Sunday, January 29, 2012

Slow reading from std::cin

It's been 3rd hour I tried to optimize a program. All been OK, and I finally checked time(1) output: 9 seconds in userspace. Well done, no more critical things to optimize. Then I ran it again, but with another method: without filename as param (it's supposed to read from stdin in this case). time(1) showed me 21s. this time! What?! Aaa... it showed me as twice as lower previous run! Really, it depends on stdin?! I also picked another variant to check (my system?):
$ cat big_file | time myprogram ... /dev/stdin
9.18user 0.11system 0:09.32elapsed 99%CPU (0avgtext+0avgdata 6608maxresident)k
0inputs+8624outputs (0major+471minor)pagefaults 0swaps
Hmm... now it's fine. But now reading goes through std::ifstream not from std::cin. I checked my concern with google-perftools - and what I saw: nearly 50% has been spent by calling of std::getline(), here is the top10 functions by google-perftools:
     908  41.6%  41.6%      908  41.6% gogo::BlacklistFilter::exists <<< WORK
     340  15.6%  57.2%      357  16.4% _IO_getc
     271  12.4%  69.6%     1095  50.2% std::getline
     221  10.1%  79.7%      239  11.0% _IO_acquire_lock_fct
     172   7.9%  87.6%      193   8.8% _IO_ungetc
      54   2.5%  90.1%      287  13.2% __gnu_cxx::stdio_sync_filebuf::uflow
      48   2.2%  92.3%       48   2.2% std::__once_callable
      43   2.0%  94.3%       43   2.0% _IO_sputbackc
      37   1.7%  96.0%       37   1.7% std::_Rb_tree_black_count    <<< WORK
      27   1.2%  97.2%      275  12.6% __gnu_cxx::stdio_sync_filebuf::underflow
Fantastic! Hardly 45% is work_code-related, the rest caused by std::getline. Strange distribution, especially _IO_acquire_lock_fct function. This name seems to be self-explained, so I easily found this method: ios_base::sync_with_stdio. So, putting std::cin.sync_with_stdio(false); tamed my program as well. CPU time returned back and I'm happy again.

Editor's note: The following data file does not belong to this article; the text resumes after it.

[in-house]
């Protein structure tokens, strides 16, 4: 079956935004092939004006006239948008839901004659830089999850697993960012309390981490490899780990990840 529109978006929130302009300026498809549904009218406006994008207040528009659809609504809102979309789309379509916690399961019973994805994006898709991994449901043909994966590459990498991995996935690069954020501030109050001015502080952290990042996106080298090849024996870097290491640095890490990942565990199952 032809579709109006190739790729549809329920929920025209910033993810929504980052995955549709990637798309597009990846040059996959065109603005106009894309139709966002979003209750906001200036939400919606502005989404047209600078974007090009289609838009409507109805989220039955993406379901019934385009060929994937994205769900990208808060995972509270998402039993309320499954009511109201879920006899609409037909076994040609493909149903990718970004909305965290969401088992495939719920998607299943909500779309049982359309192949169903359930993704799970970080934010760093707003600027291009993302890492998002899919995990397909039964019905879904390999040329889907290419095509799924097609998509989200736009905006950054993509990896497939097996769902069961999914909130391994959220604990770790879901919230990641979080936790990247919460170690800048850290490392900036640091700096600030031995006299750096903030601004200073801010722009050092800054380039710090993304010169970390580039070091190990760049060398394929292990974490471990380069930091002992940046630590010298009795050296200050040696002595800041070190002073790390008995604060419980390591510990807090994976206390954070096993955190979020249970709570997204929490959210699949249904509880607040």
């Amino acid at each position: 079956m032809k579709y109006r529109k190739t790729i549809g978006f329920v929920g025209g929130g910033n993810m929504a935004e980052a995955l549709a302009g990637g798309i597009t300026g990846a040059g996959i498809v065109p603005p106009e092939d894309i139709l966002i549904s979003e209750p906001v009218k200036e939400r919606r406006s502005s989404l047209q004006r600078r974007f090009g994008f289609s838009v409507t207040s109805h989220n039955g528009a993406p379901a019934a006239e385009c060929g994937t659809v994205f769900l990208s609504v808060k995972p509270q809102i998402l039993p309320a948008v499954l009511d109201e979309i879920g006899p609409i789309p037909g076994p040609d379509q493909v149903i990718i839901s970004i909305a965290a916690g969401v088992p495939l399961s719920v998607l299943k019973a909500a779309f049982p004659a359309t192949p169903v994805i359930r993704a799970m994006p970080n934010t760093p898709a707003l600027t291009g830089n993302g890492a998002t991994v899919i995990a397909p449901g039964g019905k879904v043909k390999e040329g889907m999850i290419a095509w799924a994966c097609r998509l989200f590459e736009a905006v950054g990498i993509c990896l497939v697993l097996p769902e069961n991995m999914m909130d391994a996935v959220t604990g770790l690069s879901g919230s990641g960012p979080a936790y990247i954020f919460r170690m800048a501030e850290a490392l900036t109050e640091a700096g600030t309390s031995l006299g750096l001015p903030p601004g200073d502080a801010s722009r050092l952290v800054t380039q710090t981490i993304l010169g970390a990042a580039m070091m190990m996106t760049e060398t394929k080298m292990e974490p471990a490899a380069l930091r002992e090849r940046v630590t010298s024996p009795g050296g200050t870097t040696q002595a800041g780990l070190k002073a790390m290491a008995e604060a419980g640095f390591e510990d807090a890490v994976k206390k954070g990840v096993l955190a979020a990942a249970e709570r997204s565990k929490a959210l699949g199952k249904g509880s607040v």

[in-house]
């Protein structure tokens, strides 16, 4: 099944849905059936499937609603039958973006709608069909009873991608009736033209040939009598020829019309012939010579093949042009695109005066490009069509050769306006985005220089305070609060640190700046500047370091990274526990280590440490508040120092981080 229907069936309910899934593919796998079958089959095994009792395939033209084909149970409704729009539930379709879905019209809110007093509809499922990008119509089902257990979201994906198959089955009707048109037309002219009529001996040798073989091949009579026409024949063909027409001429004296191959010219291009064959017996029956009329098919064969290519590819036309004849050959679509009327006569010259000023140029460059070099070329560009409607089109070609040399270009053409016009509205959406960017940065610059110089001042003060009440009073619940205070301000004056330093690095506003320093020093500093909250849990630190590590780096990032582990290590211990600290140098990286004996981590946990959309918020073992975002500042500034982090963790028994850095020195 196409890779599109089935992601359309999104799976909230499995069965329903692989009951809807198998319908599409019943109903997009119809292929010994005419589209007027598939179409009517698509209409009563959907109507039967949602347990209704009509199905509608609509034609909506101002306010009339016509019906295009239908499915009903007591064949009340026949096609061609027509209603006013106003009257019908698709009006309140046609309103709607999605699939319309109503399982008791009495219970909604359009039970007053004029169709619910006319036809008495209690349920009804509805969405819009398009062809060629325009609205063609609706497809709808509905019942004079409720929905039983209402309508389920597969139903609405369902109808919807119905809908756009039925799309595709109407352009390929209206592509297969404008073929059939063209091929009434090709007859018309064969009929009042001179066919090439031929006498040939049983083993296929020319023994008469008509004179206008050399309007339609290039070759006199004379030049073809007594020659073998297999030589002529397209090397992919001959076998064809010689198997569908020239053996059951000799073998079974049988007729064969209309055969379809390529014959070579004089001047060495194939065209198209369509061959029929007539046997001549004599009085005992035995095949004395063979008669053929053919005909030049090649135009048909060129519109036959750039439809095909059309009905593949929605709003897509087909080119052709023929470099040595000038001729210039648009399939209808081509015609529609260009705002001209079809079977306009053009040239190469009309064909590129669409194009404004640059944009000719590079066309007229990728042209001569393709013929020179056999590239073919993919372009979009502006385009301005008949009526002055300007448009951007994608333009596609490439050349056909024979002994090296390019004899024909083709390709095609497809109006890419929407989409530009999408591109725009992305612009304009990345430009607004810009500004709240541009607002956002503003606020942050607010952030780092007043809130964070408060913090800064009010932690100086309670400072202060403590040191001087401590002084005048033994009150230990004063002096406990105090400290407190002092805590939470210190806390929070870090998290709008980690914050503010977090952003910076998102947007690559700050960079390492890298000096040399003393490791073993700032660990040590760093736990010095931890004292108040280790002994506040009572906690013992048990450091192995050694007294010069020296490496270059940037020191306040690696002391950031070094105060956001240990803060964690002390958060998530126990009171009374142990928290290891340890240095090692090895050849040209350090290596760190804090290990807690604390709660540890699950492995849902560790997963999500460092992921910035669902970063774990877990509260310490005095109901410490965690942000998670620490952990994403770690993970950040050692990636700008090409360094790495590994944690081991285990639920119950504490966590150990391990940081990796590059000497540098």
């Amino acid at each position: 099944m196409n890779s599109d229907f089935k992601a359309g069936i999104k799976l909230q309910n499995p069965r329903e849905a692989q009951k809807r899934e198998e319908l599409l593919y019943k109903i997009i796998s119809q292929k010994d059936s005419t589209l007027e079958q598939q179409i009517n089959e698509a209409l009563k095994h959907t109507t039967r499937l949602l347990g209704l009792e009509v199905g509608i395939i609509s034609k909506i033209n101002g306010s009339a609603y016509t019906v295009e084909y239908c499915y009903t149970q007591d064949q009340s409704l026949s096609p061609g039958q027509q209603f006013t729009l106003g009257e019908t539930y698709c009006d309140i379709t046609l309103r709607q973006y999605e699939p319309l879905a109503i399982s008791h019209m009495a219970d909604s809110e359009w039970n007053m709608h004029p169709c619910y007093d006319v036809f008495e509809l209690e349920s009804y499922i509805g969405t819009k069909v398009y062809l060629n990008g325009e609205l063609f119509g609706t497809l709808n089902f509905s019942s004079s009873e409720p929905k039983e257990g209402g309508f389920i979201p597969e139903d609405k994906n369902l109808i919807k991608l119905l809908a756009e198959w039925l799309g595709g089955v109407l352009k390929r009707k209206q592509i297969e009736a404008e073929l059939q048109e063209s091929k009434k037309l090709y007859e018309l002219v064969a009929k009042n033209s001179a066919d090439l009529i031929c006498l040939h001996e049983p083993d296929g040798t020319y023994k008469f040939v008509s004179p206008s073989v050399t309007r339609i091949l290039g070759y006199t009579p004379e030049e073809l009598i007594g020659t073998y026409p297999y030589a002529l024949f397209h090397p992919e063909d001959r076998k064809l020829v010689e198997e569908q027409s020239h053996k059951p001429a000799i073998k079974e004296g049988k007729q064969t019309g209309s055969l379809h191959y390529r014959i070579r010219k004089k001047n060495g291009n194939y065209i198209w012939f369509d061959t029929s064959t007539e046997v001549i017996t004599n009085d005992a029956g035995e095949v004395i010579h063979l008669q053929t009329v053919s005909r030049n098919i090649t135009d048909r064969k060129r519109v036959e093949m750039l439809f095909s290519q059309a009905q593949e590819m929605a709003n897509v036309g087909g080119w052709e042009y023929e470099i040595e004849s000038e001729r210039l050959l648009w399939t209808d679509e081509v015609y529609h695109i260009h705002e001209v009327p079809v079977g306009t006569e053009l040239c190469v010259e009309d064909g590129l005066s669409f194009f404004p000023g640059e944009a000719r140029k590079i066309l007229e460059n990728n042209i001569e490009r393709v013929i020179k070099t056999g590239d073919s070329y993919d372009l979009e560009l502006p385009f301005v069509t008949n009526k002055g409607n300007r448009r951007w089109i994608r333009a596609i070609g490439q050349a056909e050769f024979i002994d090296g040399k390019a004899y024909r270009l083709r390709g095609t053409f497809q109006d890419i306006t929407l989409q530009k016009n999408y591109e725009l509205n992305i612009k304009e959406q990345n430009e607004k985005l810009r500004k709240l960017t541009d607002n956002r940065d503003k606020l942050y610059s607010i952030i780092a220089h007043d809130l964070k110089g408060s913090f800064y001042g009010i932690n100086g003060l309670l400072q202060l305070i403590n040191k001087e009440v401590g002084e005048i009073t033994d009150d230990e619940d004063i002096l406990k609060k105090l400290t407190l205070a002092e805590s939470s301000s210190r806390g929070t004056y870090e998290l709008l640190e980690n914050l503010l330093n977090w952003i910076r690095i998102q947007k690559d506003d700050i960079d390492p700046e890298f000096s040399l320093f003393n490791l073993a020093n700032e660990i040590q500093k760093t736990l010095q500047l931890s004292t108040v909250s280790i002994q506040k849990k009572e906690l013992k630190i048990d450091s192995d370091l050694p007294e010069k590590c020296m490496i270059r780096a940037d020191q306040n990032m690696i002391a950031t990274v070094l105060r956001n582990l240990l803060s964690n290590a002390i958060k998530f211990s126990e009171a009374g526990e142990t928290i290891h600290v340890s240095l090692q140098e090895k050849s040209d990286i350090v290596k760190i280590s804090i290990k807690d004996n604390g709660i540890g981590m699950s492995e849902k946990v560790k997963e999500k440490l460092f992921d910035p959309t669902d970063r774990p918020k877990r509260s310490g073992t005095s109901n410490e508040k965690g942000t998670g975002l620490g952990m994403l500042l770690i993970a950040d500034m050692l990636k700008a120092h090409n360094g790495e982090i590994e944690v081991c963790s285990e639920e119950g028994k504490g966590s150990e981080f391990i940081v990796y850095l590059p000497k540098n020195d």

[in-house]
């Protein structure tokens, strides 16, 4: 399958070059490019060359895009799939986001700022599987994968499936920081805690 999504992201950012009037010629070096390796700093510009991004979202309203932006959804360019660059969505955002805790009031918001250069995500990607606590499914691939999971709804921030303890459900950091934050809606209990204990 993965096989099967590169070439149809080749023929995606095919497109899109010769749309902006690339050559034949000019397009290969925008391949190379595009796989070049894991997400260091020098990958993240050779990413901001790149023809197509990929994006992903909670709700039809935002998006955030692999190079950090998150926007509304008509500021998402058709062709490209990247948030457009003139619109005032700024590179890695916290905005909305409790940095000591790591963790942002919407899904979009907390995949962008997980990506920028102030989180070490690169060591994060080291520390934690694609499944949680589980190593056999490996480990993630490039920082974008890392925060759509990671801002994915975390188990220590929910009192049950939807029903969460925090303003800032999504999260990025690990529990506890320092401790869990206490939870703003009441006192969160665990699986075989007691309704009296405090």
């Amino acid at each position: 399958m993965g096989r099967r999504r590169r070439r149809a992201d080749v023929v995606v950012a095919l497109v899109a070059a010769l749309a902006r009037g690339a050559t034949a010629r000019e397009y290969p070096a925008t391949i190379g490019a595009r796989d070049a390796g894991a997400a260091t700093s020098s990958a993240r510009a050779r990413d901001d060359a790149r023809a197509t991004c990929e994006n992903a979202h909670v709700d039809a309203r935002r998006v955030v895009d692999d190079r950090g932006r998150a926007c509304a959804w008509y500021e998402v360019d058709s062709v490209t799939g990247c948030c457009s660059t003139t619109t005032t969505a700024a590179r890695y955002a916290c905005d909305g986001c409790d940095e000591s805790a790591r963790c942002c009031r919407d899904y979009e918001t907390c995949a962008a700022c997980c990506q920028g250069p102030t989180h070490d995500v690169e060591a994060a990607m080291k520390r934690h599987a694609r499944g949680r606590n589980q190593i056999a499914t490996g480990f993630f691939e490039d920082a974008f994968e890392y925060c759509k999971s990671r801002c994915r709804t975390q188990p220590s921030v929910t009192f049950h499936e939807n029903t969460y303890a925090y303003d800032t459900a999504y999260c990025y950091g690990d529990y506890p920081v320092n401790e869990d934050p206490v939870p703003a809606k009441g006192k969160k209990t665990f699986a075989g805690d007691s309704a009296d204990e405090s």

Note, this behavior doesn't related to -pthread or anything else compiler-key. It's just become 30 to 40 times slower when you reading from std::cin, no matter using std::getline or not.
Surely, that's not the potion what make all programs faster, but I'll keep this std::ios' weakness in mind.

Sunday, January 22, 2012

Swap words in text w/o additional memory

Yesterday I saw an interview-problem from our C-team:

Revert words-order in text no using additional memory

For example, string
"Fedora Project promotes internet freedom" should be translated to
"freedom internet promotes Project Fedora" [nice semantic palindrome, isn't it? :-)].

Doesn't looks hard, but the only solution I found is to inverse all text, and then inverse each word.

#include <stdio.h>
#include <string.h>

/* invert characters in range [beg; end) */
inline void inv(char *beg, char *end)
    while(beg < end) {
        char c = *beg;
        *beg++ = *end;
        *end-- = c;

int main(int argc, char *argv[])
    char *s = argv[1], *beg = s, *end = strchr(s, '\0');

    inv(beg, end);

    beg = s;
        end = strchr(beg, ' ') ? : strchr(beg, '\0');
        inv(beg, end);
        beg = end + 1;

    printf("%s\n", s);
    return 0;
The problem is we have to scan string twice. Maybe there is a better (by-algo, not especially by-speed) solution?
BTW, nice construction which is used everywhere in Linux kernel
x = y ? : z; // equals to "if(y) x = y; else x = z;"

Monday, January 16, 2012

Long Live ... SSD!

I pretty assume you'are using Linux :-)

Some advices to make your SSD live longer

  • Enable TRIM command from filesystem to disk firmware (ext4 has option 'discard', see man 8 mount)
  • set 'noatime' and 'nodiratime' options (again, see man 8 mount)
  • enlarge /proc/sys/vm/dirty_writeback_centisecs up to 60000 (60 seconds) to make pdflush write rarely